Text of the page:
Five days after Japan's defeat in World War II, as Soviet troops were advancing southward in Karafuto (Sakhalin), north of Hokkaido, the last ship for Japanese citizens to flee the island departed.
Bound for Otaru via Wakkanai, both in Hokkaido, the vessel was crammed with 1,500 passengers. Among them were a woman and her three children. The woman became violently seasick, and the family disembarked at Wakkanai. Soon after that, the vessel was torpedoed and sunk on its way to Otaru.
Did the god of sumo intervene to save the family by making the mother seasick? The youngest of the three children, who was a fair-skinned boy, grew up to become yokozuna Taiho, one of the greatest sumo legends.
Taiho, whose real name was Koki Naya, died on Jan. 19. He was 72.
Perhaps it was divine providence, too, that Naya's mother left her native Hokkaido as a young woman and went to Karafuto, where she met a Ukrainian man and bore his children. But the couple separated during the war.
After returning to Hokkaido, the family moved all over the region. As a teenager, Naya worked in physically demanding jobs to help support his family.
He split a huge amount of firewood, fixed roads with a pickax, shoveled gravel, planted saplings in rugged mountains and cut undergrowth with a long-handled scythe that was almost as tall as he was.
This last task required him to plant his feet firmly on the ground and use his whole body to swing the scythe--a set of movements he eventually perfected into his signature sumo technique of "sukuinage" (beltless arm throw).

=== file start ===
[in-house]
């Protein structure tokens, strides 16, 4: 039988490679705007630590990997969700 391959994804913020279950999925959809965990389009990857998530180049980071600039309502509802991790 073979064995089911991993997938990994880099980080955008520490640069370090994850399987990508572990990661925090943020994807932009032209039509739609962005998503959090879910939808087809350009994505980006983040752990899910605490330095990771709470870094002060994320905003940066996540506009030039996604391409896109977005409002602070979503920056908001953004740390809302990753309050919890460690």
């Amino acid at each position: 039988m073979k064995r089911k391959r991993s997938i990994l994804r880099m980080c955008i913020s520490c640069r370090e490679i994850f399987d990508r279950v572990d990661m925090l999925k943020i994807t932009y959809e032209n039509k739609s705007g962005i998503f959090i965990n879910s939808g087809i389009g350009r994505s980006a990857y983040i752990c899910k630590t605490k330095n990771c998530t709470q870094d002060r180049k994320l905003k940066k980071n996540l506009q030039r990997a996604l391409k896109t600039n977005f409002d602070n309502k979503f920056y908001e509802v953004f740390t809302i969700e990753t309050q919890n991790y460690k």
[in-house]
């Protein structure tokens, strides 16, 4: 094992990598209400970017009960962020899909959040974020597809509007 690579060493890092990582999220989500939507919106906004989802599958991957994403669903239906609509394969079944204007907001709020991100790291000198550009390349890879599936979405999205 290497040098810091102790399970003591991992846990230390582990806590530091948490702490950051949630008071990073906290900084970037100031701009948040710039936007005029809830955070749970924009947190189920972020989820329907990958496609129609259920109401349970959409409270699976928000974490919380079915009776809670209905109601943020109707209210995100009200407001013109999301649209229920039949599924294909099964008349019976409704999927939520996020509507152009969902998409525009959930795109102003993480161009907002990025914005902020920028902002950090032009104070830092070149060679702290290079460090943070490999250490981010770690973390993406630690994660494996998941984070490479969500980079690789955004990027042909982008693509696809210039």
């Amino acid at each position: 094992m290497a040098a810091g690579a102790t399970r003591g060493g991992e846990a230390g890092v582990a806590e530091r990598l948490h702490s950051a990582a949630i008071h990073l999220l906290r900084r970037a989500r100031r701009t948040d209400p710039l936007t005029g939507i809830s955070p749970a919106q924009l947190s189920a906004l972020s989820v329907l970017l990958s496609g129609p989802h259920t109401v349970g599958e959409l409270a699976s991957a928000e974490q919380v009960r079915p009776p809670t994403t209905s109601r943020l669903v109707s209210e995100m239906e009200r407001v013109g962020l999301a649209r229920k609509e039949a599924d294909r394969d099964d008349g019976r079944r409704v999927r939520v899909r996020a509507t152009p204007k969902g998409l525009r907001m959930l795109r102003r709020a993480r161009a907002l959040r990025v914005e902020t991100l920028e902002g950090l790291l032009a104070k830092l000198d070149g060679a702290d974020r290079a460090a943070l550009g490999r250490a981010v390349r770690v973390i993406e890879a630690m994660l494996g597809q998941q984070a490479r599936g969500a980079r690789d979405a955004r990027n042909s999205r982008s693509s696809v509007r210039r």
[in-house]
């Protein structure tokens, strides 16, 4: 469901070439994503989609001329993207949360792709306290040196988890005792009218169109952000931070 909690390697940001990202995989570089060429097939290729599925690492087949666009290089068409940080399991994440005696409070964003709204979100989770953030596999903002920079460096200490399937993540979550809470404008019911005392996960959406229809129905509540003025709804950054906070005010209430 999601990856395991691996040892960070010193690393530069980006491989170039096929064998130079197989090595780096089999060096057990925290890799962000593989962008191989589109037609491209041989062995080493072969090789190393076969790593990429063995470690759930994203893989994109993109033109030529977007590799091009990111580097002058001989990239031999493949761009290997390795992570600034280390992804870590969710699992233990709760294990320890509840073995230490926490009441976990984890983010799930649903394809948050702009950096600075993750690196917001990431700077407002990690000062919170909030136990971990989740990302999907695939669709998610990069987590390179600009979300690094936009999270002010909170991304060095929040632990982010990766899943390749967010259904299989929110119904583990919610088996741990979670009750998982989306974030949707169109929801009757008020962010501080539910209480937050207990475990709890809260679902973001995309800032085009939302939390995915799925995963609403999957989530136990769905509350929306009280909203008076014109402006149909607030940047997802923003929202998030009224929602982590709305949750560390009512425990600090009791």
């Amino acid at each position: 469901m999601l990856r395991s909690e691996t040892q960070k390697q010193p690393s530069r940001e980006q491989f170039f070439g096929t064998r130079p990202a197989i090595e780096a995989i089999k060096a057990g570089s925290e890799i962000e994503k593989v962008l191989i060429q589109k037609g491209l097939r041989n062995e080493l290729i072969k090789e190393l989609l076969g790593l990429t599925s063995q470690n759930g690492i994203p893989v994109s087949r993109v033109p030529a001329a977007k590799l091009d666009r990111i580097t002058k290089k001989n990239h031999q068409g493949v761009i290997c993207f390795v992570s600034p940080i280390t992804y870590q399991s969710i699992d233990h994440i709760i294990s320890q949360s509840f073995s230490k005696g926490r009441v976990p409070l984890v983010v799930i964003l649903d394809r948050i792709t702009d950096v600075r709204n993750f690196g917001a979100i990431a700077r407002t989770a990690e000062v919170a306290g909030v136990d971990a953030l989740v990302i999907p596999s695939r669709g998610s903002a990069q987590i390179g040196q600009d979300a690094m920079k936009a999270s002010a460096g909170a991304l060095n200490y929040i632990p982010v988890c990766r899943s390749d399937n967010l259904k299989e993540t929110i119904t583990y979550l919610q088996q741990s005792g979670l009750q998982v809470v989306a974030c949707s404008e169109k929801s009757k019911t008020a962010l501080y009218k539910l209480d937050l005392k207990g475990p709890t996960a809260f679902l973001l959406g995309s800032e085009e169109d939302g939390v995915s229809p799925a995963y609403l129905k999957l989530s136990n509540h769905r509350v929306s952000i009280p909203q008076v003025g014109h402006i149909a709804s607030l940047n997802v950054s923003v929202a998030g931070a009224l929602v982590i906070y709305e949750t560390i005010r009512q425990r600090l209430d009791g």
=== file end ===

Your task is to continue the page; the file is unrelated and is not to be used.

Taiho's career record of 32 tournament wins has yet to be broken. Because he stood his ground by not being too rigid when his opponents charged, he was described as "jyu" (soft), as opposed to his archrival Kashiwado's "go" (hard).
A different wrestler who used to grapple with both Taiho and Kashiwado recalled, "With Kashiwado, it was like ramming myself against a wall. With Taiho, I felt as if I was being absorbed into the wall." His physical appearance and the way he carried himself made Taiho an exceptionally photogenic wrestler.
At the height of his career, it was said that the three things Japanese children liked best were "Kyojin (the Yomiuri Giants professional baseball team), Taiho and tamagoyaki (Japanese omelette)." But Taiho was not pleased to be lumped together with the Giants.
"If you bring together promising players, it is a matter of course that you win (many) games. But I've got only my own body with which to fight," he said.
In his final years, Taiho often lamented that younger wrestlers lacked personality and didn't train hard enough. "Japan has become too affluent," he was wont to say.
Takanohana, another popular yokozuna, hung up his belt on Jan. 20 exactly 10 years ago. Among the current sumo wrestlers, yokozuna Hakuho fits the same category of photogenic and strong yokozuna. But I wonder whether there will be more after him.
Nowadays, there are fewer wrestlers whom I enjoy just looking at even when they are not in action.
--The Asahi Shimbun, Jan. 20
* * *
Vox Populi, Vox Dei is a popular daily column that takes up a wide range of topics, including culture, arts and social trends and developments. Written by veteran Asahi Shimbun writers, the column provides useful perspectives on and insights into contemporary Japan and its culture.
- « Prev
- Next »